Thinking back to some of the past generations - especially the 1940s and 1950s there are a lot of interesting things that we did that were all part of the times, and that we would never do in today's world. But with all our progress, don't you just wish, just once, you could slip back and savor the slower pace, and share it with the children of today.
No one asked where the car keys were because they were always in the car, in the ignition, and the doors were never locked. You got your windshield cleaned, oil checked, and gas pumped, without asking, all for free, every time. And you got trading stamps to boot. One of my daughters was so fascinated when a woman actually serviced our car in this way (women had never been allowed to do such manly chores in the past) that she claimed that when she grew up she wanted to be a "gas station." Remember when a '57 Chevy was everyone's dream car - to cruise, peel out, lay rubber or watch submarines roll. Keys were left in the car, with the motor running while shopping for groceries. The house was never locked.
A summer past time was lying on your back in the grass with your friends - and saying things like, "that cloud looks like a--------. And thinking it would be so cool to be up in the clouds and looking down on the earth then growing up and actually doing this from an airplane. Or sun tanning on your farmhouse lawn with no clothes on, and when you heard a car or truck traveling down the road - getting up and running to hide behind a bush.
Playing baseball with no adults to help kids with the rules of the game. When the worst embarrassment was being picked last for a team. I was always picked last because I could not seem to hit a ball, so I was picked last and sent to the outer field. I loved being out there because the ball was hardly ever hit that far out, so I could daydream and watch the cars drive down the road and wave to them as they passed by. Those recess time games contained girls as well as boys in order to have enough for two teams. Sometimes the captains would make a deal for the team who picked me - "If you take her, you can have another round at the bat." But when we chose sides for running a race, I got picked first because I could outrun everyone.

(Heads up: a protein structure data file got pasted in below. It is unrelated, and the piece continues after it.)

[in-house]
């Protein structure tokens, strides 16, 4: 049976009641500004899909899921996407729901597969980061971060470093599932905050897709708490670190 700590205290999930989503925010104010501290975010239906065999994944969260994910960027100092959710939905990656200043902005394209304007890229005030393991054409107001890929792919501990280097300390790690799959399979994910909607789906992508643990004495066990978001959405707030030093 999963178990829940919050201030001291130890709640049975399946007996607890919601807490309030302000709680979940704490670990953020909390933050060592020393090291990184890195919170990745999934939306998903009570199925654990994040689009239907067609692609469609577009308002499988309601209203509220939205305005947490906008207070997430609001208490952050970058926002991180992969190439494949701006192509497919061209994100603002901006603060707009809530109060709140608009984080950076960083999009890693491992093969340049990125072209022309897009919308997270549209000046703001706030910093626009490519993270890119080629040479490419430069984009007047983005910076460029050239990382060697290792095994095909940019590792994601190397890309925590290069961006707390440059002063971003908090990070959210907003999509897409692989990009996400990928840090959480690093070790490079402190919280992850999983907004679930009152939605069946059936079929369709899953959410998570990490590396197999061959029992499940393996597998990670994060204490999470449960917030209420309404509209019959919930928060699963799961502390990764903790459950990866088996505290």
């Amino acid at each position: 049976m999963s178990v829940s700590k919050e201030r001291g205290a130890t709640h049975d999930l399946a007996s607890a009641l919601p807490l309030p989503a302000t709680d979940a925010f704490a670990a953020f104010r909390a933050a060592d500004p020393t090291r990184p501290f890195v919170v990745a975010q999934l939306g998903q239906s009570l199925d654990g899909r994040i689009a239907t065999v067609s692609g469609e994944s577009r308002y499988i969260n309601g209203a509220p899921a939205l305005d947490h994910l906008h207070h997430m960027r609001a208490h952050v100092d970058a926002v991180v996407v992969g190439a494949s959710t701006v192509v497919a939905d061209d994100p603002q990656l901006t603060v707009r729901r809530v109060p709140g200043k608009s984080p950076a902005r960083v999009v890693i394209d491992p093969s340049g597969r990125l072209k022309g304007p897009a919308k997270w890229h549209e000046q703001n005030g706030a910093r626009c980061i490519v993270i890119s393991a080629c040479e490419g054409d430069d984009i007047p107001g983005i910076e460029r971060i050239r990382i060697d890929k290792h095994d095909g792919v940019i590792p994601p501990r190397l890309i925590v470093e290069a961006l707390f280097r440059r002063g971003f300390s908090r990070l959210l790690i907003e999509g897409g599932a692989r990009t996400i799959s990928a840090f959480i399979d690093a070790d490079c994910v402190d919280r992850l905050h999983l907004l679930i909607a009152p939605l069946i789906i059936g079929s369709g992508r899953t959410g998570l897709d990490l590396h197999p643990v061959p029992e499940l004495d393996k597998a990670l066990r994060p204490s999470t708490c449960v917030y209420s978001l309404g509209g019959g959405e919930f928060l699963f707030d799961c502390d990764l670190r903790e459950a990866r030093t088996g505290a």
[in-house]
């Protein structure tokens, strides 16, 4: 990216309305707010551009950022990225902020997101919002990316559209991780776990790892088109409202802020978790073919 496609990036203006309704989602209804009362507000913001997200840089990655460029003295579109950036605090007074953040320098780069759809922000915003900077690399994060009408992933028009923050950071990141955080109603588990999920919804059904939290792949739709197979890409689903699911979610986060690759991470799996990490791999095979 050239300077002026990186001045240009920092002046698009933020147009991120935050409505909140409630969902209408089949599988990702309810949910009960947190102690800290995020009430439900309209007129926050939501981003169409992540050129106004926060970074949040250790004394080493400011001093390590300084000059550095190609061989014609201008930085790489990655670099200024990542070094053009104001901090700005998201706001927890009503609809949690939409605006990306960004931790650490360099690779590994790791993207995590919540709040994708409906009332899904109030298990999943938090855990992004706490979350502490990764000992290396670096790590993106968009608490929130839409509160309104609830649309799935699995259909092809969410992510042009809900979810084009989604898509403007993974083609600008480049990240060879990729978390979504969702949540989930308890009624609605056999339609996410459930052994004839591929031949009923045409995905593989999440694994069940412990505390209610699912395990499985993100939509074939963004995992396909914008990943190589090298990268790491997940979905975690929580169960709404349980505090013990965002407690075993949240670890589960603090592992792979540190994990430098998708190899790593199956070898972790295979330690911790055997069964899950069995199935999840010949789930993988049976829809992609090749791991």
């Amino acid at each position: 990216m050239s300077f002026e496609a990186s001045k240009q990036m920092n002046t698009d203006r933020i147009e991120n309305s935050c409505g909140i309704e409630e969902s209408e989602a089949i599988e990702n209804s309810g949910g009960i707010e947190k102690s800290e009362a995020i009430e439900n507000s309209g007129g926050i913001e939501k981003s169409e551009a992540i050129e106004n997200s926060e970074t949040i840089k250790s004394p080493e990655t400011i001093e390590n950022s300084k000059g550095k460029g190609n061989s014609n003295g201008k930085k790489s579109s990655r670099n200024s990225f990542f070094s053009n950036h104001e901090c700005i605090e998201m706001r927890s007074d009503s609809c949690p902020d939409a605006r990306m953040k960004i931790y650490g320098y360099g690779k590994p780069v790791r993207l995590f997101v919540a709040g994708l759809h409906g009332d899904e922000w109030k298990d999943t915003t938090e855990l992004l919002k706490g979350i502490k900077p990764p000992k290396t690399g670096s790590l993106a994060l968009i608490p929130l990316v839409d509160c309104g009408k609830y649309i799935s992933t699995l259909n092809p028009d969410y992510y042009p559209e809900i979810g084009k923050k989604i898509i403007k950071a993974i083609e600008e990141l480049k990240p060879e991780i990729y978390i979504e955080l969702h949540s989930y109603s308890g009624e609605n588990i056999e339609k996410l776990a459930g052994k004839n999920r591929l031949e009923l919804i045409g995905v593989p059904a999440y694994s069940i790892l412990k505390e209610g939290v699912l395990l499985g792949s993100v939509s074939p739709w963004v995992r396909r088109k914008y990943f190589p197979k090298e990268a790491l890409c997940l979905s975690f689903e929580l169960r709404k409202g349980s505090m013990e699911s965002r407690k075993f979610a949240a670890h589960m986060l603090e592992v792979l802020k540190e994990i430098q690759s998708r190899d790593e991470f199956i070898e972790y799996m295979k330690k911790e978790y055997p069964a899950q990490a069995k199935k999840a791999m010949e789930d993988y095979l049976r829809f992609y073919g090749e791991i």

There were no childproof lids on medicine bottles; as children we could ride in cars with no car seats. Riding in the back of a pickup truck on a warm day was always a special treat; when we rode our bikes, we had baseball caps not helmets on our heads; we drank water from the garden hose and not from a bottle; we shared one soft drink with four friends, from one bottle and no one actually died from this; we would leave home in the morning and play all day, as long as we were back when the streetlights came on; no one was able to reach us all day - and we were OK; there were no cell phones, no computers, no Internet and no chat rooms - we had friends - and we went outside and found them; we rode bikes or walked to a friend's house and knocked on the door, or just walked in and talked to them.
There were no health clubs where you could get some exercise - you just walked to most places (as there was only one car in the family and it cost money to fill it with gas) and you climbed the stair steps two at a time - and then got to slide down on the banister.
Our summers were filled with bike rides, Hula Hoops, and visits to the pool, and eating Kool-Aid powder with sugar. Catching fireflies could happily occupy an entire evening?
Spinning around, getting dizzy and falling down was cause for giggles. "Oly Oly oxen free" made perfect sense. "I double-dog-dare-ya!" also made perfect sense. Decisions were made by going "eeny-meeny-miney-mow, catch a piggy by the toe." While walking down the sidewalk we chanted "Step on a crack and break your mother's back." When really tired you said "I'm all fagged out." When disgusted you said "For crying out loud in the buttermilk," or "Cool your jets." "Speak softly, but carry a big stick." A newborn baby was "Cute as a bug in a rug." Mistakes were corrected by simply exclaiming "Do over!" "Race Issue" meant arguing about who ran the fastest. War was a card game. It wasn't odd to have two or three "best friends."
(Continued next week)